BALTIMORE (WJZ) — You don’t have to be a Civil War buff to know that Baltimore played a major role in the conflict. In fact, the war’s first casualties occurred on Pratt Street.
As a milestone anniversary of the war approaches, Ron Matz reports some major events are getting underway in Baltimore.
Baltimore is marking the 150th anniversary of the Civil War. On Feb. 23, 1861 President Lincoln secretly traveled through Baltimore en route to Washington, D.C. for his inauguration.
Baltimore has big plans for the war’s anniversary on April 16 at Fort McHenry.
“Everything begins on April 16 at the fort. We’re going to have a grand union encampment. We’ll have fifes and drums and programming all day. The highlight for Saturday will be the candlelight tours from 6 to 9 p.m. and it’s free because it’s National Parks Week,” said Ranger Vince Vaise, Fort McHenry.
“We are going to have a lot of things going on to commemorate the Civil War. You’ll have exhibits around the city. You’ll have one here at Sports Legends, another one at the Maryland Historical Society and re-enactments of the Pratt Street riots, and you’ll have living history encampments at Fort McHenry,” said Tom Noonan, CEO of Visit Baltimore. “It’s really the start of Baltimore selling itself as a historical destination. We have the 150th anniversary of the Civil War, the 1864 Jubilee, Harriet Tubman and the Underground Railroad. We have the Emancipation Proclamation and then we roll in to the War of 1812. For the next five or six years, Baltimore and the state of Maryland are really going to brand themselves as a historical destination.”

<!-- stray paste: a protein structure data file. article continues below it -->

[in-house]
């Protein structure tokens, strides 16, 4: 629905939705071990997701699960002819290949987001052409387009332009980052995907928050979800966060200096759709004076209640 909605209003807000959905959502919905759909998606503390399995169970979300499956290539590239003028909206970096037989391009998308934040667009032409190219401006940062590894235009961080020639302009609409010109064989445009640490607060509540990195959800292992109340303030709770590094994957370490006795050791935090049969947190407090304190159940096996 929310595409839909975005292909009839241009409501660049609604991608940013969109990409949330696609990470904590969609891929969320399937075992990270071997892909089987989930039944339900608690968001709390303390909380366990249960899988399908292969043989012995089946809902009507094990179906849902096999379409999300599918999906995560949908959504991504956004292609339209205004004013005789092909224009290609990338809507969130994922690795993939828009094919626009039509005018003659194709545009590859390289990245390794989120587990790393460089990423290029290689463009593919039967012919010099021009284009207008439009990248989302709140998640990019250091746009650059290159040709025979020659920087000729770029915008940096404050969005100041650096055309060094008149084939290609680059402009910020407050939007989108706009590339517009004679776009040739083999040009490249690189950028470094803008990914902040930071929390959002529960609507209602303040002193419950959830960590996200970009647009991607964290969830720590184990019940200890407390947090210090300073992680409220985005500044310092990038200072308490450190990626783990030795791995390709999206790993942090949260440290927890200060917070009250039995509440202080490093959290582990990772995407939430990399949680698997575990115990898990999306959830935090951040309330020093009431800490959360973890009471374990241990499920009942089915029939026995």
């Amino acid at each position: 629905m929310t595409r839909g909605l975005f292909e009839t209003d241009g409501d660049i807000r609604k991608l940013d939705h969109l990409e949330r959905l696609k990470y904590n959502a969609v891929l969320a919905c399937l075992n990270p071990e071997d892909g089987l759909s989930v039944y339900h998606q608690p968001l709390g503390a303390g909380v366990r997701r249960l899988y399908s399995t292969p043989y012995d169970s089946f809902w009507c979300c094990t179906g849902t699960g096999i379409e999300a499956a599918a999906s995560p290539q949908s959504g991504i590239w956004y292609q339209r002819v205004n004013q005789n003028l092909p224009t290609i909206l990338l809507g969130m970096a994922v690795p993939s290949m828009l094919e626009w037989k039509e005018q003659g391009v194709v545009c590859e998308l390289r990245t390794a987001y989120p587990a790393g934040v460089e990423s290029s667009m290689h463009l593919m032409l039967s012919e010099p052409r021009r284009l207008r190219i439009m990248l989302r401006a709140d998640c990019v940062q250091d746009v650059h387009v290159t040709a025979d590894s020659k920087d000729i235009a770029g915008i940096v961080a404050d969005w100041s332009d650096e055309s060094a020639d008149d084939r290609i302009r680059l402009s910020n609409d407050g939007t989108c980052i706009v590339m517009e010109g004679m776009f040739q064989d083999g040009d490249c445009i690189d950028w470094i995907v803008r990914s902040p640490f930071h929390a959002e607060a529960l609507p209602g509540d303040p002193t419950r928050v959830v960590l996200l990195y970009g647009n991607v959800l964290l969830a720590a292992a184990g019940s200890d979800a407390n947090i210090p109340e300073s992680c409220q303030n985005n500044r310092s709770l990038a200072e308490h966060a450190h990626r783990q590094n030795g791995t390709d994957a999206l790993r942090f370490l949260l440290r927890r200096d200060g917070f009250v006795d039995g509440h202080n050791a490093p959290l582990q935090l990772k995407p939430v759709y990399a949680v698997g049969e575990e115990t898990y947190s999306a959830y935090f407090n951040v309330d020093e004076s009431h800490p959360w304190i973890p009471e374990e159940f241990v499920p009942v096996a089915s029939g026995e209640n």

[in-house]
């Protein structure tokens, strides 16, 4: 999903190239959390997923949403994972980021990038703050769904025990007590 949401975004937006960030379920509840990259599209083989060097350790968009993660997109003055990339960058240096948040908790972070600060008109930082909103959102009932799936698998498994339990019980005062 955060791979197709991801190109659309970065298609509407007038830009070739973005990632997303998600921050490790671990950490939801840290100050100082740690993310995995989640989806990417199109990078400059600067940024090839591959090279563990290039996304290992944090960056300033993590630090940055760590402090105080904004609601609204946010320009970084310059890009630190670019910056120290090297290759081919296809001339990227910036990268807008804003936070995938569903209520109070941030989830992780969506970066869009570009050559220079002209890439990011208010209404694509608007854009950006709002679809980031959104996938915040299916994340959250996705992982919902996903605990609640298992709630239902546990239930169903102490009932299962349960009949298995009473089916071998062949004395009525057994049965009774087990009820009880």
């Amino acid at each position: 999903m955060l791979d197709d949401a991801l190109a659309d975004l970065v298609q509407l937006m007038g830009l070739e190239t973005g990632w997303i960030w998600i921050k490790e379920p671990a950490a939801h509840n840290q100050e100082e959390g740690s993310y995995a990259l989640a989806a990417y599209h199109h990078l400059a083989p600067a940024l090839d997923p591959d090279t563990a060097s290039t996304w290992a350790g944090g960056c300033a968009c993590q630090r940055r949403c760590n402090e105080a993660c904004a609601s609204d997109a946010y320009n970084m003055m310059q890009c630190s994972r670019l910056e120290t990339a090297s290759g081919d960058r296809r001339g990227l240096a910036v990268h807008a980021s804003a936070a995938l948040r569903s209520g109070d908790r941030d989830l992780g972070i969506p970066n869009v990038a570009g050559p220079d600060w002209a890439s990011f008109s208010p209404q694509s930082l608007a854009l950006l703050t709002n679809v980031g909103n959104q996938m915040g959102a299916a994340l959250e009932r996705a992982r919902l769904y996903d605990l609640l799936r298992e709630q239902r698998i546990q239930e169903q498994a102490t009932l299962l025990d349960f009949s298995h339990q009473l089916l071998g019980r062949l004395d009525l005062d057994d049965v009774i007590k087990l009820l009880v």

The Pratt Street riot led to the war’s first casualties.
“It’s a fascinating historical event because it’s all about what we’re all about and we’re still arguing about some of these issues. How much power should the states have, how much power should the national government have. It’s still an issue and it was a big issue then during the war,” said Burt Kummerow, Maryland Historical Society. “When you talk about the first bloodshed of the Civil War, 16 people got killed in the Pratt Street riot. It’s the beginning of this unbelievable war that killed 600,000 young Americans. I think it couldn’t be important and more symbolic that it started here.”
The commemoration includes a new exhibit at the Sports Legends Museum, formerly Camden Street Station.
“Our new exhibit is ‘Riots, Railroads and the Coming of Mr. Lincoln,’ not a sports theme. It’s something completely different for us. They’re going to see the history of Camden Station in relation to the American Civil War. The exhibit starts today and continues through Dec. 31. We’re very fortunate to have some of our Civil War landmarks still here in Baltimore, President Street Station and Camden Station,” said Sean Herne, chief curator, Sports Legends Museum. “I want people to come down and enjoy the exhibit and hopefully they’ll understand a little bit more about Baltimore and Maryland in the Civil War.”
“There will be a lot of excitement. It’s really going to be awesome. It’s the 150th anniversary of the war that defined America as we know it today,” said Vaise.
“There are a lot of people who love to travel for culinary reasons, for cultural reasons, for museums and attractions and there are a lot of people who like to travel to historical sites. Obviously there’s a lot of history here in Baltimore and Maryland. We’re excited to have this unique opportunity to show all those assets off for the next five or six years,” said Noonan.
For a look at all the Civil War commemoration activities in Baltimore, click here.